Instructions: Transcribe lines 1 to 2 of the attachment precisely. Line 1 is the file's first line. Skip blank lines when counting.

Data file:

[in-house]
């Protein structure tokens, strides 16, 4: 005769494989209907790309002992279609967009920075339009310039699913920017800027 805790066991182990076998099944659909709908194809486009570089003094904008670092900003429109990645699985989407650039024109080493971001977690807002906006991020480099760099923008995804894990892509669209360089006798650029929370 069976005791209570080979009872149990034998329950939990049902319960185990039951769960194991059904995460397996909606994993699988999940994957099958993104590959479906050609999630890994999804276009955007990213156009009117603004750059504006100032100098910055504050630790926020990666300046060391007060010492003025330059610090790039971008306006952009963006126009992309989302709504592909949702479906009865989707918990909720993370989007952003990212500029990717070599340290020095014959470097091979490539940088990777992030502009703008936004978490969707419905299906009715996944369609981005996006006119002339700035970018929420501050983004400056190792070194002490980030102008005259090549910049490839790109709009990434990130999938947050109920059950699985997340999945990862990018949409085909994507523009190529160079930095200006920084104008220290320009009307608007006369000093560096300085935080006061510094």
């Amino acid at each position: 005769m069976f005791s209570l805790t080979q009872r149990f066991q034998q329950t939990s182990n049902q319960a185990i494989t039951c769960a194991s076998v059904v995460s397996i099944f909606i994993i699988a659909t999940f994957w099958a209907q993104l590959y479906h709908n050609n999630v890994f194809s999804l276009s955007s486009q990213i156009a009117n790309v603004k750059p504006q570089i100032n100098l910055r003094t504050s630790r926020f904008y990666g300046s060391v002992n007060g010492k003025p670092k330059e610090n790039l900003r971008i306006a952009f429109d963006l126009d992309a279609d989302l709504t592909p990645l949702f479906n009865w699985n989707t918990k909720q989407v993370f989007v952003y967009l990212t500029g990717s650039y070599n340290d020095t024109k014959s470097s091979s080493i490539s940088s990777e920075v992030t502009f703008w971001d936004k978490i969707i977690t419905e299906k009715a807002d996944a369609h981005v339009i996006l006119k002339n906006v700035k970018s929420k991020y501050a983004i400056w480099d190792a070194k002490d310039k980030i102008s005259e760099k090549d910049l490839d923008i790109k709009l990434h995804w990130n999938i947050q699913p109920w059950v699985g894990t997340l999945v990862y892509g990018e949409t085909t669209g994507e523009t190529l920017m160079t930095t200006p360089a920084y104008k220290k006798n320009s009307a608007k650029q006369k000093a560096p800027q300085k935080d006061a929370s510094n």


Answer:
[in-house]
């Protein structure tokens, strides 16, 4: 005769494989209907790309002992279609967009920075339009310039699913920017800027 805790066991182990076998099944659909709908194809486009570089003094904008670092900003429109990645699985989407650039024109080493971001977690807002906006991020480099760099923008995804894990892509669209360089006798650029929370 069976005791209570080979009872149990034998329950939990049902319960185990039951769960194991059904995460397996909606994993699988999940994957099958993104590959479906050609999630890994999804276009955007990213156009009117603004750059504006100032100098910055504050630790926020990666300046060391007060010492003025330059610090790039971008306006952009963006126009992309989302709504592909949702479906009865989707918990909720993370989007952003990212500029990717070599340290020095014959470097091979490539940088990777992030502009703008936004978490969707419905299906009715996944369609981005996006006119002339700035970018929420501050983004400056190792070194002490980030102008005259090549910049490839790109709009990434990130999938947050109920059950699985997340999945990862990018949409085909994507523009190529160079930095200006920084104008220290320009009307608007006369000093560096300085935080006061510094």